Last night, Georgia Secretary of State Brian Kemp released a statement regarding the improper dissemination of Personal Information (PI) of 6.1 million current and former Georgia voters. This information included the full Social Security number, driver’s license number, and full date of birth for these individuals. Yesterday, I blogged about how Peach Pundit received the data and was part of the physical data recovery effort on the part of the GASOS office.
As I sit here this morning, there are still some problems with the response of the GASOS. Some of those problems involve Peach Pundit and myself. And given that we are talking about a potential $30.5 BILLION problem, accuracy is pretty important.
Let’s start with the fact that the list of disk recipients that the GASOS gave to the AJC is incorrect.
The list of disk recipients is incorrect
Georgia Secretary of State Brian Kemp said these 12 organizations received data containing the personal information of more than 6 million voters that should not have been included in the files, such as Social Security numbers and dates of birth:
Georgia Democratic Party
Georgia Republican Party
Georgia Libertarian Party
Independence Party of Georgia
Southern Party of Georgia
Savannah Morning News
Georgia GunOwner Magazine
News Publishing Co.
But that list is incorrect. I know it’s incorrect because Peach Pundit is not listed. Here is the original request made by myself for the data, clearly listing my affiliation:
Given the gravity of the potential damage that could be done by this leaked data, isn’t it really, really important to have the right information and communicate that to the public? Although RedState and Peach Pundit are often considered “cousins” because Erick and I were heavily involved with both, my affiliation with RedState ended in 2007… more than five years before my Voter File request.
I’ll let RedState speak for themselves, but I’m told they never requested or received the data. Erick didn’t even know I had requested the Voter File until two days ago.
If you read my original story, the GASOS investigator contacted Erick via the RedState and WSB contact forms to get my contact information. They were sending out disks monthly and didn’t even have an accurate list of contact information for the recipients. Thank goodness they made the connection between Erick and myself, but that should have never been left to chance and contact forms. The sloppy chain of custody around the data distribution is inexcusable, especially given the potential for this kind of event to occur.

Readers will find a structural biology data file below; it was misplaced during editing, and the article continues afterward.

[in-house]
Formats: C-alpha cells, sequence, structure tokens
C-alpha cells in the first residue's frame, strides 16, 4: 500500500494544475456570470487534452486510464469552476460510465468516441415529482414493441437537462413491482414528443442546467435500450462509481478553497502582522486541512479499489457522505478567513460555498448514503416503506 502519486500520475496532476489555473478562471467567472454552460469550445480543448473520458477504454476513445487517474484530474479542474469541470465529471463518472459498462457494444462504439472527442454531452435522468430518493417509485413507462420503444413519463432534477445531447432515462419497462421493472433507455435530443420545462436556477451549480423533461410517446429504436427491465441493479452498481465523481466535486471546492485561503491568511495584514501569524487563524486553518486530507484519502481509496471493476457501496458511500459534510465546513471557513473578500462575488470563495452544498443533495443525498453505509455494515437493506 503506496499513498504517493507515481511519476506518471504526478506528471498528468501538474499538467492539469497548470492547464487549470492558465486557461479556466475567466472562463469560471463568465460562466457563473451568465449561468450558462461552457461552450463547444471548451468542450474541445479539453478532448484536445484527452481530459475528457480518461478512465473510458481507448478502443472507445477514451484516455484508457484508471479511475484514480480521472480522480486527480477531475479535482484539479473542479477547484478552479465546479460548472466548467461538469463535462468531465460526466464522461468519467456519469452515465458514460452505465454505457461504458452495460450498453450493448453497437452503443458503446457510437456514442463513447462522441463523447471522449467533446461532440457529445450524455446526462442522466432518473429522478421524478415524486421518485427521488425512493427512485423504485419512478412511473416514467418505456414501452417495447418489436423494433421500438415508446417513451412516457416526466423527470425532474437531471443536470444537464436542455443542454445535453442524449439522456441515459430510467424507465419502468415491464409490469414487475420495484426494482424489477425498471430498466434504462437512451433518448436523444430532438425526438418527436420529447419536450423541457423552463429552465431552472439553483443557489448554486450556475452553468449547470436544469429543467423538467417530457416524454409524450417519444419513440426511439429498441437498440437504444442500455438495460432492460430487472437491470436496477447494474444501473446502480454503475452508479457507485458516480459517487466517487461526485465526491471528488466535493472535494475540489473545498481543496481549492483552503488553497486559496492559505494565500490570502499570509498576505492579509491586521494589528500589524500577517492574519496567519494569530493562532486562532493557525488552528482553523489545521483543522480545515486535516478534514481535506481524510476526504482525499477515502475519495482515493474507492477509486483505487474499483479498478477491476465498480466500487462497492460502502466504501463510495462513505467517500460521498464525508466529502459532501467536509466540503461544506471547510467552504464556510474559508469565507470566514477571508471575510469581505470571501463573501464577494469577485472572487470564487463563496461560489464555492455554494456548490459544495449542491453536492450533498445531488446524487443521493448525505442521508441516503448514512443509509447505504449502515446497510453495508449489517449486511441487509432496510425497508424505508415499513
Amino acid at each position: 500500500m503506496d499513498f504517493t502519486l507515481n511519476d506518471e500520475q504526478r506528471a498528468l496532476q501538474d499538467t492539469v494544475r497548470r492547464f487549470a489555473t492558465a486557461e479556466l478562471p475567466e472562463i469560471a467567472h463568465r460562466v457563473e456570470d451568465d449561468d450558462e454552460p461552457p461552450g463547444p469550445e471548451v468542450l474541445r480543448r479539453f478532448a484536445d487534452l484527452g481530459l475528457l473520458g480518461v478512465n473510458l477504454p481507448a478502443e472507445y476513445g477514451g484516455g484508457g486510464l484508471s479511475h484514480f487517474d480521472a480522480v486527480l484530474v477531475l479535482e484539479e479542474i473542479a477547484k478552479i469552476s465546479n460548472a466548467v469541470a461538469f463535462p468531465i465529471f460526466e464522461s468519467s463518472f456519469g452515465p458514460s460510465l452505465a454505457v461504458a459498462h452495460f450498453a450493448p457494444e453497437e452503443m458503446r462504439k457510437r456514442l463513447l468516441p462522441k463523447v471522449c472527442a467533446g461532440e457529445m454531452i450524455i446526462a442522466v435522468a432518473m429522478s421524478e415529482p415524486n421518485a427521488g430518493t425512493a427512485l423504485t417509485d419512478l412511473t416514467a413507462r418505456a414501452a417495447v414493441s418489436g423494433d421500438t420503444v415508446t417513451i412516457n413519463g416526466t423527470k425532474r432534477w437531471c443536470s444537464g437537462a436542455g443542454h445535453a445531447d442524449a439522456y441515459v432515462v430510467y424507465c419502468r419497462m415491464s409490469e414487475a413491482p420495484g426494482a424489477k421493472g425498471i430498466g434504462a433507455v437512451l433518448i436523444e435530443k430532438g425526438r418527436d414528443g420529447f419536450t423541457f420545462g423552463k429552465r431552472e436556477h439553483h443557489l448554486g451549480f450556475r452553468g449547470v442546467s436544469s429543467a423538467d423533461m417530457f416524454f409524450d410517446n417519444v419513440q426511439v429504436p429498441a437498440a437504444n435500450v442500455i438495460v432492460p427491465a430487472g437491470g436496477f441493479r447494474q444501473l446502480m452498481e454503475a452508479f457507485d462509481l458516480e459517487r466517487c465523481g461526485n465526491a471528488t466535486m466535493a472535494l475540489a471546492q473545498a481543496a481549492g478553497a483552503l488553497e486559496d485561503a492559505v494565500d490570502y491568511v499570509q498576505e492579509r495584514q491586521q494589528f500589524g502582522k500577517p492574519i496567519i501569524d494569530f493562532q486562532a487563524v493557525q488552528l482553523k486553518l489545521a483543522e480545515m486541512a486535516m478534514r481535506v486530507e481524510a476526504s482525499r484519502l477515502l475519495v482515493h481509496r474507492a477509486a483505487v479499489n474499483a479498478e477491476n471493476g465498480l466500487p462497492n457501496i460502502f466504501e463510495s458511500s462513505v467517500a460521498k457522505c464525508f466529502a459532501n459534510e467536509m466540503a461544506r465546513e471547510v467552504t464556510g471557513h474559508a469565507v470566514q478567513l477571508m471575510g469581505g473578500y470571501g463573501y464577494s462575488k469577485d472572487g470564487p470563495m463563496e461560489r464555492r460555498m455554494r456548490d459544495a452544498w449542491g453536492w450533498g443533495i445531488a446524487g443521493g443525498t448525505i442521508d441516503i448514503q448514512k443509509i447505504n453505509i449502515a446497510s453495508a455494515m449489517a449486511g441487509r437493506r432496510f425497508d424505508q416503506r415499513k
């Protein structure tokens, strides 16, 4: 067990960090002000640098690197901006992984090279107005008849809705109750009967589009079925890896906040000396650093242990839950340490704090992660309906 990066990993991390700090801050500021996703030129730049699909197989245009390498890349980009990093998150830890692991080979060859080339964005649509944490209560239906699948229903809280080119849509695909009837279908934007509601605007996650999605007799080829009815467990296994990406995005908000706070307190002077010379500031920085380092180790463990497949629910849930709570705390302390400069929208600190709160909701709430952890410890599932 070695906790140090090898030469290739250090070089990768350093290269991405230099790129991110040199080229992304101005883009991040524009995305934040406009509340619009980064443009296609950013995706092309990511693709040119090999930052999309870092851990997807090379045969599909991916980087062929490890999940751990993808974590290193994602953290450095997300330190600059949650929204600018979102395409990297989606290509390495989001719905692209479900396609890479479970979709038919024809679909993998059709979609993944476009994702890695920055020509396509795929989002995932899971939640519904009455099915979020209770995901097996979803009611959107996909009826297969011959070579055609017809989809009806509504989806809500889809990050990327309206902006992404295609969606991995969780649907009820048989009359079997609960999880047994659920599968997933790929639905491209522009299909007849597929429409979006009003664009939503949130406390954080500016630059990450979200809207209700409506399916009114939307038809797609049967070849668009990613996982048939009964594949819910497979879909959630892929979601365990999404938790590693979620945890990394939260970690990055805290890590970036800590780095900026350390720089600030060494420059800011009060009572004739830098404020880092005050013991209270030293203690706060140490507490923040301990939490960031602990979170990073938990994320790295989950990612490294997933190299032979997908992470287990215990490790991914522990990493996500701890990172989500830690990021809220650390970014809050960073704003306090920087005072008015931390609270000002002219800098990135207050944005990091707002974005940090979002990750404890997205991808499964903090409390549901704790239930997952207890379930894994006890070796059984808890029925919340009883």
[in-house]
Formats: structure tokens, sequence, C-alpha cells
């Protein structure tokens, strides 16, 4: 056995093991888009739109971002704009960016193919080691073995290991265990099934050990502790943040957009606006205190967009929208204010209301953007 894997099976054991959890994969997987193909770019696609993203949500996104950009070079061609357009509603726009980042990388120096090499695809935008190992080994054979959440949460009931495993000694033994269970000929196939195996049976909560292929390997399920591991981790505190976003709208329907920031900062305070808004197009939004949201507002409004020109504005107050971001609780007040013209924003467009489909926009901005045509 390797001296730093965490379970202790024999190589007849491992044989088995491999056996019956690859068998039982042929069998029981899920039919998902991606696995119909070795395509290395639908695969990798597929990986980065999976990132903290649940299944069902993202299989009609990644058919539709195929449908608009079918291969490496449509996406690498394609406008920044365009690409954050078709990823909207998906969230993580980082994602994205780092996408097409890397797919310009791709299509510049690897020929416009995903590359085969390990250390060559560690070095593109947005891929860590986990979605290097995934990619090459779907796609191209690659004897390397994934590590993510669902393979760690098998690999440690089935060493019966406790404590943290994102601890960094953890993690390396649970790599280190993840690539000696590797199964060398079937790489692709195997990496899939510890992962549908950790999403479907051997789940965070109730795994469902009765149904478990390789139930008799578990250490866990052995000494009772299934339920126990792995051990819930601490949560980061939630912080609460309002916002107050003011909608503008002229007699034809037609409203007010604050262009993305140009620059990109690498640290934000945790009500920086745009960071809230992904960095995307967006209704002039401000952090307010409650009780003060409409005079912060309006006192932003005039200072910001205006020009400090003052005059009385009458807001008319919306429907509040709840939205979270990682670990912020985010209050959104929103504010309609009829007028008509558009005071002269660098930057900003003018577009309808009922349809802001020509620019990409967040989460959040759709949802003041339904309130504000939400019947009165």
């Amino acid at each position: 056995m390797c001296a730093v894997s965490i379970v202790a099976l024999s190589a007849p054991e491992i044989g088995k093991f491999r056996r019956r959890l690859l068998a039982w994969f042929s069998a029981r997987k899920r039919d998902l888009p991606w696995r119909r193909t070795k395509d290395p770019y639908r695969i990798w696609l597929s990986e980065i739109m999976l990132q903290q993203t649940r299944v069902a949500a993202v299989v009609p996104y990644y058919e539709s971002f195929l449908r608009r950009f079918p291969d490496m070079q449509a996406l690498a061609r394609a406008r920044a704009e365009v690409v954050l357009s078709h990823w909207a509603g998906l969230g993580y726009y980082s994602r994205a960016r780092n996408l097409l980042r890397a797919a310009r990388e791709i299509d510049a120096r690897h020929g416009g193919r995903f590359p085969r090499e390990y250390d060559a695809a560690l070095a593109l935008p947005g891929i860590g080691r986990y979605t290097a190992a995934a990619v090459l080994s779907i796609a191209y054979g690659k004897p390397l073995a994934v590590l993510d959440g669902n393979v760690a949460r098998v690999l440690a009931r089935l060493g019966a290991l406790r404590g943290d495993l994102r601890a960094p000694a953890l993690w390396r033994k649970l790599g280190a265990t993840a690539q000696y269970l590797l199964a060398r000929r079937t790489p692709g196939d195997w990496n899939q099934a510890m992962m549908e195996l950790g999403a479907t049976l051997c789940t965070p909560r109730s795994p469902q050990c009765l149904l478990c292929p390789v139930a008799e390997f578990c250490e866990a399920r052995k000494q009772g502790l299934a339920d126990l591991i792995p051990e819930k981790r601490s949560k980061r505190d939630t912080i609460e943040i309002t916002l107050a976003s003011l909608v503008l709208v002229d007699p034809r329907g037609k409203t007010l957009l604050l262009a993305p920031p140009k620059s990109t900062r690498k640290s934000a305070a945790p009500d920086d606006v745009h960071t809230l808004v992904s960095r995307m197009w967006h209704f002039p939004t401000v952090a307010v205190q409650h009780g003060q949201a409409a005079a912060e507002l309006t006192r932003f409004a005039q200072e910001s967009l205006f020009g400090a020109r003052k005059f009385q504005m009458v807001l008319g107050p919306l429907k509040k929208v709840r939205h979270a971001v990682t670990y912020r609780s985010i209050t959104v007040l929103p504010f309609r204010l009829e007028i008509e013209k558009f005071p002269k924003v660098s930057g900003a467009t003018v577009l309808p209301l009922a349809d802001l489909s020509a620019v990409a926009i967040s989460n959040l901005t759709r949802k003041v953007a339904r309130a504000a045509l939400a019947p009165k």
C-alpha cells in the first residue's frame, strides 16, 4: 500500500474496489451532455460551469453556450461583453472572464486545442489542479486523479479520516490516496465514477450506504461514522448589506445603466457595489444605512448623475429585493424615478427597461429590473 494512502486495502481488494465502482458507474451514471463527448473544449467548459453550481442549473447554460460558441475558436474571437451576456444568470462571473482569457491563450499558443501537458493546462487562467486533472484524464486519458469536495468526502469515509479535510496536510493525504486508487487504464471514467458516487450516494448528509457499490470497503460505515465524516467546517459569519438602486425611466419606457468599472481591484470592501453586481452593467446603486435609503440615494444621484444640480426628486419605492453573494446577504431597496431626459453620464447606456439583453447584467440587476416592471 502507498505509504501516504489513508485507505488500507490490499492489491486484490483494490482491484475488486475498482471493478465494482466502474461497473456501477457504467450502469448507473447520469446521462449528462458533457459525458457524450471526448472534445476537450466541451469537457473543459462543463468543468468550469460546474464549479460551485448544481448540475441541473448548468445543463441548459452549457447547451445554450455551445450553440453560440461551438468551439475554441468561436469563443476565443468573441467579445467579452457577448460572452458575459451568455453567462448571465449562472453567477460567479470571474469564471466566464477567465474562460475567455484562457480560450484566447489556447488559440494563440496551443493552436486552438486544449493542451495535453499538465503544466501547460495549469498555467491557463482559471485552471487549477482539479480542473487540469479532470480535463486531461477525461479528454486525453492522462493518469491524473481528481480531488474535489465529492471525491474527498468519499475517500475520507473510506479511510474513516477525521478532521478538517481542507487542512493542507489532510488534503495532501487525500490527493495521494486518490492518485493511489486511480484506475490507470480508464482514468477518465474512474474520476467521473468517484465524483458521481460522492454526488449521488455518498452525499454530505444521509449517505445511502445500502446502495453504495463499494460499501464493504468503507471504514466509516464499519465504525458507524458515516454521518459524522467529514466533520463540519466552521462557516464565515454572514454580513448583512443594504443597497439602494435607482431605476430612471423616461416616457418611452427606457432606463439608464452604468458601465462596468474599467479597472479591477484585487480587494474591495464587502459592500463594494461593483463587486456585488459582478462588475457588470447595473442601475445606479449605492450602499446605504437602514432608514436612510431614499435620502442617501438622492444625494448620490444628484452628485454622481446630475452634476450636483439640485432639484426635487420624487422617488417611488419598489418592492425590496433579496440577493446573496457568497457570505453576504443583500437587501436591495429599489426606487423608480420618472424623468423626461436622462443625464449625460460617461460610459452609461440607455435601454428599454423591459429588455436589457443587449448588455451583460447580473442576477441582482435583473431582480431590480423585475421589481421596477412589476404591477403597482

And let’s be clear – I did not return the October disk with the personal information on it. As I outlined in my statement to the GASOS office, I disposed of the disk shortly after receiving it. That’s what I do with most of the disks after I copy the data to a computer. (Why? Because only one of my computers at home even has a CD-ROM drive, and it’s not my main machine). Since the data was public record, I never considered that a formal destruction and disposal process was necessary.
It IS a data breach
The statement released by Brian Kemp says the following:
To reiterate, the Georgia Voter Registration System was not breached. The system has been and remains secure, and I am confident no voter’s personal information has been compromised.
Hoo boy, where to start. According to O.C.G.A. § 10-1-911, the definition of a breach is as follows:
(1) “Breach of the security of the system” means unauthorized acquisition of an individual’s electronic data that compromises the security, confidentiality, or integrity of personal information of such individual maintained by an information broker or data collector.
It’s accurate for him to say that the Georgia Voter Registration System was not breached. But that’s not the full story. When we talk about a data breach, we’re talking about the security and confidentiality of the data, not of any particular technology or process in place to protect it. Both the security and confidentiality of the personal information has in fact been breached – including my own, and that of my family and friends.
Secondly, I hope that Mr. Kemp has engaged a third party Information Security firm to test his thesis that the GVRS “has been and remains secure”. If you’ve received a new credit or debit card in the last few years thanks to the data breaches at Target, Home Depot, and the hundreds of small financial firms that have been hacked, then you know how ‘confidence’ can lead to a false sense of security. Cyber information security is all about leaving your confidence at the door and acting on best practices. And now that the bad guys know what the GVRS contains, I’m willing to bet it’s a high profile target.
And another point on that “confidence”… At least one copy of the personal information of the voters, including my own and that of my family and friends, is sitting in a landfill somewhere. How confident are you that it will never be discovered? (Hint: Start Here)
The potential impact and fixing the problems
The average cost of identity theft is about $5000 for each victim. The GASOS data breach has a $30.5 BILLION potential. I certainly hope that the data never makes it’s way into the wrong hands. But the physical security of the data, which was the focus of the GASOS office, is only the beginning. They have some serious work to do, and need to do it with the help of an outside party that has deep experience.
This event has highlighted some serious process and administrative issues in the GASOS office. There are many critics of Mr. Kemp and the GASOS Office and these recent events only reinforce the perception that the office has serious competency problems. I’ve interacted with very nice, thoughtful people over the years in the office, but that’s not enough. This is above all an administrative function, and they need to get that stuff right.